The Fusion was built to gain knowledge and experience, find the right partners, and prove the world a team of young students can do. That turned out to be better than we could imagine: We built the fastest electric formula race car in the world! Besides setting records, the Fusion is used to test all kinds of automotive innovations for the next car.
The car is built to beat lap records, which means it has no limits caused by regulations, it is a car without boundaries. The car is based on an improved version of the Ignition’s chassis, but the powertrain is electrified.
To keep the fast test platform on the road, downforce is a necessity. The car’s main components which produce downforce are a diffuser, a front wing, and a rear wing. The diffuser is the floorplate of the car, which is shaped such that it creates a lower pressure under the car generating downforce. The rear wing has three elements from which are adjustable. Most of the work is done using ANSYS Fluent, in which simulations are part of aerodynamic research and are complemented by real-life tests.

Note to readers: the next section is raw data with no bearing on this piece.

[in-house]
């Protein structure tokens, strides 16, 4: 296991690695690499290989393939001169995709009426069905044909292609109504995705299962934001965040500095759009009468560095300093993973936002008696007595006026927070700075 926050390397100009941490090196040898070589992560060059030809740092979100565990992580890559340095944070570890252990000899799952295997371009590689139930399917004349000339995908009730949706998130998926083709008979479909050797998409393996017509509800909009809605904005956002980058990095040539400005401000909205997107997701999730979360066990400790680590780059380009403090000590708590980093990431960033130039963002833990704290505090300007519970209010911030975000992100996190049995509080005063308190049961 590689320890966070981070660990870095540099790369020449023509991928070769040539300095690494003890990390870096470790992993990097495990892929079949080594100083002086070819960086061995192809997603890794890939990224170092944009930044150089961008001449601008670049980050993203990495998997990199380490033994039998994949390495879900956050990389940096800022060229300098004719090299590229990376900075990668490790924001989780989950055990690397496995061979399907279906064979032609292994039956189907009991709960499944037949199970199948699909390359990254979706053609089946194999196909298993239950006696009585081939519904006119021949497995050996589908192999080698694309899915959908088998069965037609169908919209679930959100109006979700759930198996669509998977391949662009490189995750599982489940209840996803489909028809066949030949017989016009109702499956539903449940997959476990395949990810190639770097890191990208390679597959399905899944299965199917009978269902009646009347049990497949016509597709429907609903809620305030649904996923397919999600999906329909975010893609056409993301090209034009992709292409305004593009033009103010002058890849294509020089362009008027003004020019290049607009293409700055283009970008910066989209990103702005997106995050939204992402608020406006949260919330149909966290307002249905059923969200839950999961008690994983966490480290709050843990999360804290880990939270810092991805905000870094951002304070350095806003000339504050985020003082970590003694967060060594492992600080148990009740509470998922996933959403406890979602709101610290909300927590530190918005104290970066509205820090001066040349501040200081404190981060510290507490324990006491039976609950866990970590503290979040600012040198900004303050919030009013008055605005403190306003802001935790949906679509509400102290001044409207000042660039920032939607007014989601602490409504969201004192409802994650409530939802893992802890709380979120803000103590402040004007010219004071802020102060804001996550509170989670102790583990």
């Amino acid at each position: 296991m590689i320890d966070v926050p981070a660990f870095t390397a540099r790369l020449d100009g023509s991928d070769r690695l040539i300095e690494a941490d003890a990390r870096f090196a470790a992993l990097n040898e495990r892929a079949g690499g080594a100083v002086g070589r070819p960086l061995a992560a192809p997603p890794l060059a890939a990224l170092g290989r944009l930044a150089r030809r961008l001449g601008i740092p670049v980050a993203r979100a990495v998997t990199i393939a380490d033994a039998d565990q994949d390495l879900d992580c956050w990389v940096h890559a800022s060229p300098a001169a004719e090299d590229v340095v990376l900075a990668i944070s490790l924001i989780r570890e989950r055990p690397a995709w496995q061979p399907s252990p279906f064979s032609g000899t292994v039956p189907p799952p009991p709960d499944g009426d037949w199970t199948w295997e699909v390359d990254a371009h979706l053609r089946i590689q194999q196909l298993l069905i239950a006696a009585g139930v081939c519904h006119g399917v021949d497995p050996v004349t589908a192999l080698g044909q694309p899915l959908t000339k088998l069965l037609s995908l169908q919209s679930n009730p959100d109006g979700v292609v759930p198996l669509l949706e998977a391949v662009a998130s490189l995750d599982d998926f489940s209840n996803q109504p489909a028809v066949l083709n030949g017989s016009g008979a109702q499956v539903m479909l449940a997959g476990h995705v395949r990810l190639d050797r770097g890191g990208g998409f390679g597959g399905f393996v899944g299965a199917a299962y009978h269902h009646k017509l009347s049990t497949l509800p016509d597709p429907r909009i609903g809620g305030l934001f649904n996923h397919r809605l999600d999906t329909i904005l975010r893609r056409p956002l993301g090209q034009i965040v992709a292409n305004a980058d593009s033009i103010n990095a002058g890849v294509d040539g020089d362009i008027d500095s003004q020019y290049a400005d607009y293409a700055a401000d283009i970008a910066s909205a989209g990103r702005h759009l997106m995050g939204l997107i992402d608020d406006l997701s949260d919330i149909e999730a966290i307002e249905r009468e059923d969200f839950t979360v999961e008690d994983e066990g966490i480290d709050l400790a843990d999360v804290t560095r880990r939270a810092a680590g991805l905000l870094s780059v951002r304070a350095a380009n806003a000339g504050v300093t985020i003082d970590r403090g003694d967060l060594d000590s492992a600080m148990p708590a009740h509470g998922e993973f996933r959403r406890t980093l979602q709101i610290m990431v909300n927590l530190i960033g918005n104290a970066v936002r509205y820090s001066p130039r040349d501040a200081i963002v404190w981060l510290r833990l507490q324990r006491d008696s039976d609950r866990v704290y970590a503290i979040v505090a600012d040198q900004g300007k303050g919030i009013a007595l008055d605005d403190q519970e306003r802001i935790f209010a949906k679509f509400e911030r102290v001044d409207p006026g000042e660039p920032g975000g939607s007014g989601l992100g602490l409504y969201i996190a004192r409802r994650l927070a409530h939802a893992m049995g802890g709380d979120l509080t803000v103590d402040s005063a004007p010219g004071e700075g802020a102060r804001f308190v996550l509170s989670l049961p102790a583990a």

The monocoque is made out of a composite sandwich structure, similar to that of other open-wheel race cars. The monocoque is made to house people of medium length and drivers just below 2 meters. The total weight of the chassis is only 60 kg, including bulkheads and paint. Each of our drivers has their own seat such that he or she is completely comfortable and protected from unexpected movements.
The powertrain is one of the main reasons why our car is so fast! Approximately 1/3 of the total weight is due to our battery pack. The Fusion is rear-wheel driven, with two Yasa 750 series motors. On Circuit Zandvoort, it has achieved its maximum speed of 246 km/h! Of course, there are also safety components. The battery pack is constantly being monitored by our Battery Management System (BMS), and in case of one small deviation, all power will be turned off.
In comparison to other open-wheel race cars, the drivetrain is not a structural part of the car. Both the front and rear suspension are mounted to the chassis, making this a responsive and stiff setup. The suspension consists of a three-way damper setup from Moton, who also helps in testing and tuning.
Electronic Control Unit
We have many sensors on our car to monitor parameters such as temperature, resistance, and obtain data for models. Connecting the ECU to our computer allows us to read out these measurements. ICT Automatisering and InMotion have developed the ECUs for the Fusion together. ICT provides its Motar-platform consisting of the ECU’s hardware and software, whilst InMotion develops the control algorithms in MATLAB and Simulink. By using the Motar-Toolbox, production class software based on AUTOSAR is generated from the model with a single button push.